The tears of pain, the twitching of his fingers as Zumaya clutched his right elbow, apparently even having trouble breathing.

I know I’ll never forget it.

Zumaya’s dramatic end to his 2010 season was not unlike that of Dave Dravecky, whose left arm snapped and was left dangling after a pitch in 1989. Dravecky’s arm was eventually amputated.

Dravecky’s situation was cancer-related, but the image was still the same: pitcher throws baseball, pitcher is suddenly rolling around on the ground in massive pain.

Now it appears that Zumaya has thrown his last pitch—as a Tiger.

Looks like the Tigers aren’t interested in bringing Zumaya, a free agent, back into the fold—even after a showcase in front of MLB teams in Houston appeared to go well for the 27-year-old.

Tom Gage of the Detroit News wrote that Zumaya could end up signing with his hometown San Diego Padres.

Fine by me, if the Tigers won’t bite, because the last thing Tigers fans want to see is Zumaya in the American League, haunting them.

The comparisons have been made to Mark Fidrych, and there’s some of that, for sure.

Both were 21 year-old rookies when they took the baseball world by storm. Both had magical seasons, which were exactly 30 years apart. Both then fell victim to injuries (each had fluke ones) and had difficulty recapturing their prior glory. And both, of course, pitched for the Tigers.

But the book on Fidrych has long ago been closed. Zumaya still has time to distance himself from The Bird.

It’s just not likely to happen as a Tiger.

The Tigers have their late inning bullpen all set, at least on paper.

They signed Octavio Dotel, a veteran of 13 MLB teams, to handle the seventh inning. Joaquin Benoit handles the eighth inning. And Jose Valverde closes things.

There’s Phil Coke and Daniel Schlereth for left-handed variety. And don’t forget righty Al Alburquerque, he of the wicked slider, but who is battling arm troubles of his own.

There simply isn’t room for an arm with a checkered past, i.e. Zumaya.

I wish Joel Zumaya well, obviously. I’m sure the rest of Tigers Nation is with me, even if it looks like his career will resume with another team—if it resumes at all.

There’s still time for him to silence the Mark Fidrych talk.

I hope he does.

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Wild Pitch

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Whatever happened to Mr. Belvedere? Or Marilyn Turner, hawking Carpet Center?

How about Bob Allison for Bobson Construction?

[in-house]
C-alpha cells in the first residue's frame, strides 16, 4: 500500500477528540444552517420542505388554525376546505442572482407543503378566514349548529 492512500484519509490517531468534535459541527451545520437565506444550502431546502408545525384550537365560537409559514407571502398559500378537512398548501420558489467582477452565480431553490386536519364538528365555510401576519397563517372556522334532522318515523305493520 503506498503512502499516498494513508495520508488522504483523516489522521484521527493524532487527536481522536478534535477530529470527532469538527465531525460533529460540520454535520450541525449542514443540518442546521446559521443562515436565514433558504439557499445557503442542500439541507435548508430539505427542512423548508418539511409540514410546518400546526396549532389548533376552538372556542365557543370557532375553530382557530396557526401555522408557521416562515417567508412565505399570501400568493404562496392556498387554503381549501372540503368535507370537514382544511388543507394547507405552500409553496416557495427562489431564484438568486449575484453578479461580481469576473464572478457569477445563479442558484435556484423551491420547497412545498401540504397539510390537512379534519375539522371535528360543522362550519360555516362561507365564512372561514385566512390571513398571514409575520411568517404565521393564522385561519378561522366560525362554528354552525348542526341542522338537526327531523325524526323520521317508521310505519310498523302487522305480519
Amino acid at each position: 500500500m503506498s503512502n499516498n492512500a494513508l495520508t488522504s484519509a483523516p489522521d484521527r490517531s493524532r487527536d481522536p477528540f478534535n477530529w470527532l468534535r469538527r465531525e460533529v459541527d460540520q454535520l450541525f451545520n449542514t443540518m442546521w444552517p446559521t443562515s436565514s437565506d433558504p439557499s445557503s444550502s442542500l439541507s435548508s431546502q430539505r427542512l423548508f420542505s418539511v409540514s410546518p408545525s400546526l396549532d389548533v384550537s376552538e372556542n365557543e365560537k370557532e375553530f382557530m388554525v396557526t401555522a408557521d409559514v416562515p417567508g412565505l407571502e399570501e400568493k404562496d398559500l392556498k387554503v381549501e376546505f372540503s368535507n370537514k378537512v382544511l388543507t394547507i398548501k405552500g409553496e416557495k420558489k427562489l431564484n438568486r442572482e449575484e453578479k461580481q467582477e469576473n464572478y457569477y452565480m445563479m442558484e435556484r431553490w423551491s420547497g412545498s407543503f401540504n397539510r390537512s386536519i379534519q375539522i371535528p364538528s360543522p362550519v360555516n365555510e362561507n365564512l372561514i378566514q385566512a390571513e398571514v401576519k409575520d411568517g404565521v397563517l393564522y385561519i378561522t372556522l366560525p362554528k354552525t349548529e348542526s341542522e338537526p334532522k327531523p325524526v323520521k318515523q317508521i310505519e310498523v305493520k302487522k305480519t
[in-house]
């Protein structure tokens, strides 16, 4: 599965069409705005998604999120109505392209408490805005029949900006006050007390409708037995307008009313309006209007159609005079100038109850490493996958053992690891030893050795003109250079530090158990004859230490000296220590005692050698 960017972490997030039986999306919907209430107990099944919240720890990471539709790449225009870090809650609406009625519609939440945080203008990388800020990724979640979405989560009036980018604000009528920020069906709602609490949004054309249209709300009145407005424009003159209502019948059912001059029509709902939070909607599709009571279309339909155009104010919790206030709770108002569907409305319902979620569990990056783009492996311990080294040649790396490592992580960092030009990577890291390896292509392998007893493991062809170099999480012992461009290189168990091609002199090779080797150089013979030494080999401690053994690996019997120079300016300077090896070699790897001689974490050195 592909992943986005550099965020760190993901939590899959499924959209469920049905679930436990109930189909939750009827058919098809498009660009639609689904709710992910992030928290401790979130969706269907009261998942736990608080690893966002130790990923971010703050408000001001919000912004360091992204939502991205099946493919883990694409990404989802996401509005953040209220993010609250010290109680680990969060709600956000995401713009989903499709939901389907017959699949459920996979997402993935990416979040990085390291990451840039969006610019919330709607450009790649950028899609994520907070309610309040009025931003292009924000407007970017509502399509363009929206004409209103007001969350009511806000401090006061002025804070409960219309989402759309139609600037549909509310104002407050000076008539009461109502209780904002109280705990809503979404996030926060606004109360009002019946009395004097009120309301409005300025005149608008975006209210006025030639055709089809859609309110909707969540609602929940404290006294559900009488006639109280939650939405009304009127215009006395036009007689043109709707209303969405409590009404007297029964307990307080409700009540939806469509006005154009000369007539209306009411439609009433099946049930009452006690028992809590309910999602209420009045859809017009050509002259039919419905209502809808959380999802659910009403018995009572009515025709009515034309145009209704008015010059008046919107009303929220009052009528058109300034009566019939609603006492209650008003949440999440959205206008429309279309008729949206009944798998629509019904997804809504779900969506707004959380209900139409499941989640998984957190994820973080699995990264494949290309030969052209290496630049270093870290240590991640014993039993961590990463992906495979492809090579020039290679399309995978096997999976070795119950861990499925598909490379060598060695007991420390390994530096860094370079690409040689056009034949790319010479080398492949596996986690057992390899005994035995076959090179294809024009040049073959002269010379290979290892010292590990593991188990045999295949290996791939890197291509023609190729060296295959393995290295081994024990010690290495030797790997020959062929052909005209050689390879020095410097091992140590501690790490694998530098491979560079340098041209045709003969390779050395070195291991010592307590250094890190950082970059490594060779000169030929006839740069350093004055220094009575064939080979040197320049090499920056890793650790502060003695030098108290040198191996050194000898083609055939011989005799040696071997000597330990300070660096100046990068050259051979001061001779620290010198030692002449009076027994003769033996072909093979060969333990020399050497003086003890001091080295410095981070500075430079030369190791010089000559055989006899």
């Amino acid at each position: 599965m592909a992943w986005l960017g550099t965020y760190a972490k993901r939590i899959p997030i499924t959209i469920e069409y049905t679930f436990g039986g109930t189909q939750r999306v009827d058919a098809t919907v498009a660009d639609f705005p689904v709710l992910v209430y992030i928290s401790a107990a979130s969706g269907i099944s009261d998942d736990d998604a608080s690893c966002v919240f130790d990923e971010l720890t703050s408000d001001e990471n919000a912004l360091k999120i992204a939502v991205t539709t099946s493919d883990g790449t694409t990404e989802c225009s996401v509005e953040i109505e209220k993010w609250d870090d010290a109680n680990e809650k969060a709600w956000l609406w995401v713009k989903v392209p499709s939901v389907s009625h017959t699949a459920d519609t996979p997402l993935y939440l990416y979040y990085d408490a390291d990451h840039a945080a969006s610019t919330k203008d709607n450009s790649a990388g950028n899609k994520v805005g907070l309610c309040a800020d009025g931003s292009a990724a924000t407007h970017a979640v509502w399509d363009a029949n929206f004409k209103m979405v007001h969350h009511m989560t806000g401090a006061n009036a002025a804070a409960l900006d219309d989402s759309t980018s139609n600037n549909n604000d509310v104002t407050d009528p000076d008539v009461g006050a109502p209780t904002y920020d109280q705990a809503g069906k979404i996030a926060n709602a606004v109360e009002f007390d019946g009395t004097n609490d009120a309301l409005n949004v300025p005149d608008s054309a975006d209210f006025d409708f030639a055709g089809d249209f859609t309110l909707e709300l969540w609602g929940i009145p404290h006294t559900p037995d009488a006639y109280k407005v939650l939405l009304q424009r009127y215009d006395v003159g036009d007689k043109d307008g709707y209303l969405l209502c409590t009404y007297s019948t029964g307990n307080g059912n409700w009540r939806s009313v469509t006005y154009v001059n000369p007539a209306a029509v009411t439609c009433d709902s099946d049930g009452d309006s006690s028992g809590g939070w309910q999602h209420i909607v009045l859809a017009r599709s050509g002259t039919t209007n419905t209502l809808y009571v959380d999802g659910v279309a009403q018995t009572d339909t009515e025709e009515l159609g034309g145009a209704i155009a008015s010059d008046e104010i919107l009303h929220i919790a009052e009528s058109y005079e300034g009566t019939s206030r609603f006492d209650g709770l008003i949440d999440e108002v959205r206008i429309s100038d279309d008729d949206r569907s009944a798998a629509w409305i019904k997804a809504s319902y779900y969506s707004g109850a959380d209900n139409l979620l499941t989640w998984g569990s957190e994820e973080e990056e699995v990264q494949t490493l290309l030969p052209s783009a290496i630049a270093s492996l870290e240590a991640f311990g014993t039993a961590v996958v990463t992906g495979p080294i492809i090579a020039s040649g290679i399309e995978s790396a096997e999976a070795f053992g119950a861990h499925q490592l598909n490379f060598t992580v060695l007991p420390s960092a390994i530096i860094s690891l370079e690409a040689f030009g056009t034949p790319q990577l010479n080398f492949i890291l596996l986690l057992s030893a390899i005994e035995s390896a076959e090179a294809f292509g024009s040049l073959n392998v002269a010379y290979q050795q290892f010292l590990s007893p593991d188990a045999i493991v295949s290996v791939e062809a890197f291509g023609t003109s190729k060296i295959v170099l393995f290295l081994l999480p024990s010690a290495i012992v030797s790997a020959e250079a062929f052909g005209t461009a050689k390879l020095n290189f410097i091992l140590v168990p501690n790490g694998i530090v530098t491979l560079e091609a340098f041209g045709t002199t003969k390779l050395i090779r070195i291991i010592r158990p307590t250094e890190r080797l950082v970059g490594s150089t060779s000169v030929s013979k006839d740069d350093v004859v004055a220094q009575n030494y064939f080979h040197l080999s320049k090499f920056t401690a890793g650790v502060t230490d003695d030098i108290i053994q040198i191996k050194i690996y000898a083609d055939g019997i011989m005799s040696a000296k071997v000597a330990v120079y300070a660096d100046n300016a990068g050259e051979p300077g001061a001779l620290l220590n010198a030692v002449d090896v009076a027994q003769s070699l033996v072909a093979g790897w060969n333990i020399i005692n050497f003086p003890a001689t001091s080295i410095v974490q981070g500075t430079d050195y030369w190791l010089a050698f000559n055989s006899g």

Remember Mel Farr and his cape, “flying” through the skies over Metro Detroit, promising a “Farr better deal” on Ford cars?

Or the Metro Detroit Ford Dealers commercials, which always featured sports celebrities, including all the Detroit sports team coaches at one time or another?

I’m still wondering if anyone got five pounds of free coffee from Ollie Fretter for finding a deal that he couldn’t beat.

I can still see the homely face of Irving Nussbaum of New York Carpet World, with his tag line, “The BETTER carpet people!”

The company pitchman, in Detroit, has often been more well-known than the product being sold.

I should know; I work for one.

Brian Elias, my boss at 1-800-HANSONS, is one of the last of a dying breed, along with Gordie over at ABC Warehouse.

Elias and Gordie are among the last of the combination company owner/pitchman, which used to be a staple around these parts.

Elias is perhaps more well-known than his product—windows, doors, roofs and gutters—or at the very least, as well-known.

Gordie, of ABC Warehouse, has a company slogan to rival the “Get It Done” of Hansons’: “The closest thing to wholesale.” And his bespectacled, mustached face is enough to make people do double-takes when they see him.

Car salesmen have always made good pitchmen.

Not just Farr, the former Lions running back-turned Ford dealership owner; how about Walt Lazar (Chevrolet, “The super, super dealer”), who used to be seen “conducting” an off-screen orchestra playing his theme song?

Ollie Fretter

An iconic campaign of radio commercials belonged to Gene Merollis, another Chevy dealer. The ads consisted of brief jokes between a set-up man and “Mr. Merollis.” Each spot ended the same way.

“That Merollis, what a great, great guyyyyyy!”

I heard those spots a billion times on the old CKLW-AM “Super 8″ station back in the 1970s.

Today we have Elias, Gordie, and Bill Bonds and William Shatner, two actors pushing law firms.

After that, not so much when it comes to local pitchmen.

Then again, most of the products being sold anymore are either beer, prescription drugs or cars—all at the national level.

Commercials aren’t as fun anymore.